Planning Case Study 12

Land north of Oxford Road, Thame, Oxfordshire


Planning scenario(s)

1 - Pre-determination assessment/evaluation identified significant new heritage assets - Pre-determination assessment/evaluation identified significant archaeology on the development site (i.e. the results created significant new knowledge), especially where none was previously known in the HER.
7 - Pre-commencement archaeological conditions were attached to a planning permission - Pre-commencement archaeological conditions were attached to a planning permission and were necessary in order to enable the development to be permitted.

Heritage assets affected

Undesignated heritage assets with archaeological and historic interest

Type of application & broad category

Major, Residential

Local planning authority

Authority: South Oxfordshire District Council
References: P14/S3841/FUL

Development proposal

Erection of 203 dwellings, with new allotment plots, public open space, new pedestrian and cycle routes, construction of internal access roads, foul water pump station, surface water attenuation, ancillary enabling works, together with the formation of new vehicular and pedestrian access points.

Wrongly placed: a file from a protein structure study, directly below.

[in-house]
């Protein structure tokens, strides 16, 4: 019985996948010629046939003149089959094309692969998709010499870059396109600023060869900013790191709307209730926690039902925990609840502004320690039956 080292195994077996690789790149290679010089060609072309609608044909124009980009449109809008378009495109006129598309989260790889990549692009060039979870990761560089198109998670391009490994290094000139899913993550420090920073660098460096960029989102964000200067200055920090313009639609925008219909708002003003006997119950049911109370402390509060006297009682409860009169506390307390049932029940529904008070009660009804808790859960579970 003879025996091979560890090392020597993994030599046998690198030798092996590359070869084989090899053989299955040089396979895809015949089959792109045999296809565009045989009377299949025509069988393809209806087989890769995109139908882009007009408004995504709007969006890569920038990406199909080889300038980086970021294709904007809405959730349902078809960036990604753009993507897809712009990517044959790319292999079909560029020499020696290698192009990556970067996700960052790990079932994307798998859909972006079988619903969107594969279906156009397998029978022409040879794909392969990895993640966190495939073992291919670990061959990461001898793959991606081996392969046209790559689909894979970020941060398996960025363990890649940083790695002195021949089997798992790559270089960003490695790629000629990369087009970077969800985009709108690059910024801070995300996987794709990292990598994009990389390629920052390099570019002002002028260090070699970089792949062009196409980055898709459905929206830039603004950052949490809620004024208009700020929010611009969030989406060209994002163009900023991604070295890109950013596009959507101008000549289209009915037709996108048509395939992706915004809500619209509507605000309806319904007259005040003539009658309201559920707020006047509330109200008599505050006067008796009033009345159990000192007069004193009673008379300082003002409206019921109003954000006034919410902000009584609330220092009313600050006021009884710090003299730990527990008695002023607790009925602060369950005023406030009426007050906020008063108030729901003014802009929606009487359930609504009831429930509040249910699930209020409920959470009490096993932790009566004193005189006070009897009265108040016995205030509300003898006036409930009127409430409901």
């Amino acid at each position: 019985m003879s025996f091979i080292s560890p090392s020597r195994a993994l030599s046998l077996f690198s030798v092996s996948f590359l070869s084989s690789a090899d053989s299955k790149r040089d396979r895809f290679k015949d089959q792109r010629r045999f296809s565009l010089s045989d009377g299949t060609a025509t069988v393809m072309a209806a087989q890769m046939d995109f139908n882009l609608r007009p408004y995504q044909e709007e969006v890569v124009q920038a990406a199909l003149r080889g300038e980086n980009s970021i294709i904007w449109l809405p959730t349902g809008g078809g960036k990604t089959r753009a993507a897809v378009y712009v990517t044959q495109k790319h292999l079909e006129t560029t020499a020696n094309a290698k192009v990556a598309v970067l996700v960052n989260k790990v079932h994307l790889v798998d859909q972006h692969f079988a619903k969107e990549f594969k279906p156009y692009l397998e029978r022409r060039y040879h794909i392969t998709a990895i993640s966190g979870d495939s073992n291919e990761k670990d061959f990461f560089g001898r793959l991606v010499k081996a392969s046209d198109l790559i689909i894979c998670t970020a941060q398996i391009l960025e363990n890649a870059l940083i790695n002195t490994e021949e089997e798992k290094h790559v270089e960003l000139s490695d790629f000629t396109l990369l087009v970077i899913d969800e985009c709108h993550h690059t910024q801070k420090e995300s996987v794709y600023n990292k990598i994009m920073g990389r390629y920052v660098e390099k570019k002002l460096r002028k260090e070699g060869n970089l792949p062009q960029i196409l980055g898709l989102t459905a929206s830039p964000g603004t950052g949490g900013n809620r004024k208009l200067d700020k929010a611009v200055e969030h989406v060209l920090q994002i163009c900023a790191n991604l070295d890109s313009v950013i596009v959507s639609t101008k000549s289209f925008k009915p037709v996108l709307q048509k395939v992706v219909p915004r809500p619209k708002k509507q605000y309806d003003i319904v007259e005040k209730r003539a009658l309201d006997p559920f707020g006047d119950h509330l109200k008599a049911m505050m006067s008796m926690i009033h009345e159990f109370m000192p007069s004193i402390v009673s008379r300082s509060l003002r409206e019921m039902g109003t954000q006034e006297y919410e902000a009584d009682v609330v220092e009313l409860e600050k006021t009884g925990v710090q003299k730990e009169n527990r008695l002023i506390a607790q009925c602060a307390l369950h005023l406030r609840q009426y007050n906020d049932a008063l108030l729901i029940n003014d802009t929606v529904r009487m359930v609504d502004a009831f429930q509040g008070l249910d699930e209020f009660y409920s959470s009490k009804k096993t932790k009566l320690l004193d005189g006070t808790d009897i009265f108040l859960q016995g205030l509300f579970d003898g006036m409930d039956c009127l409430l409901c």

Archaeological information known about the site before the planning application was made, or before the development commenced, as appropriate

A single ‘Belgic’ (late Iron Age) pottery jar had been recovered from the site in the 1960s, and traces of ridge and furrow were present.

The development site is on a ridge but largely on north-facing land sloping down to the River Thame, and so might not, a priori, be considered to have the highest potential for early activity. In addition, there were no real clues to the presence of the complex and significant remains prior to the evaluation.

Archaeological/planning processes

A desk-based assessment and a field evaluation carried out before the determination of the planning application gave rise to concerns that important archaeological remains were present. Evidence of activity in the Mesolithic, Neolithic, Bronze Age, Iron Age and Roman periods was recovered.

Planning permission was given for the development with a pre- commencement planning condition to secure a programme of archaeological investigation. Prior to planning permission being given mitigation works were agreed with Oxfordshire County Council Historic and Natural Environment Team. A total of 3.9ha (40% of the total area proposed for development) was machine-stripped and investigated through full excavation.

Once the initial area of archaeological features had been uncovered and understood, their significance led to re-design of subsequent phases of the development to achieve preservation in situ.

Outcomes: archaeological

The mitigation fieldwork, undertaken by Oxford Cotswold Archaeology (a joint venture between Oxford Archaeology and Cotswold Archaeology, OCA), revealed over 5000 years of human occupation on the site, which sits on a ridge of higher ground with wide vistas across the surrounding landscape, overlooking the River Thame to the north and the Cuttle Brook watercourse to the east.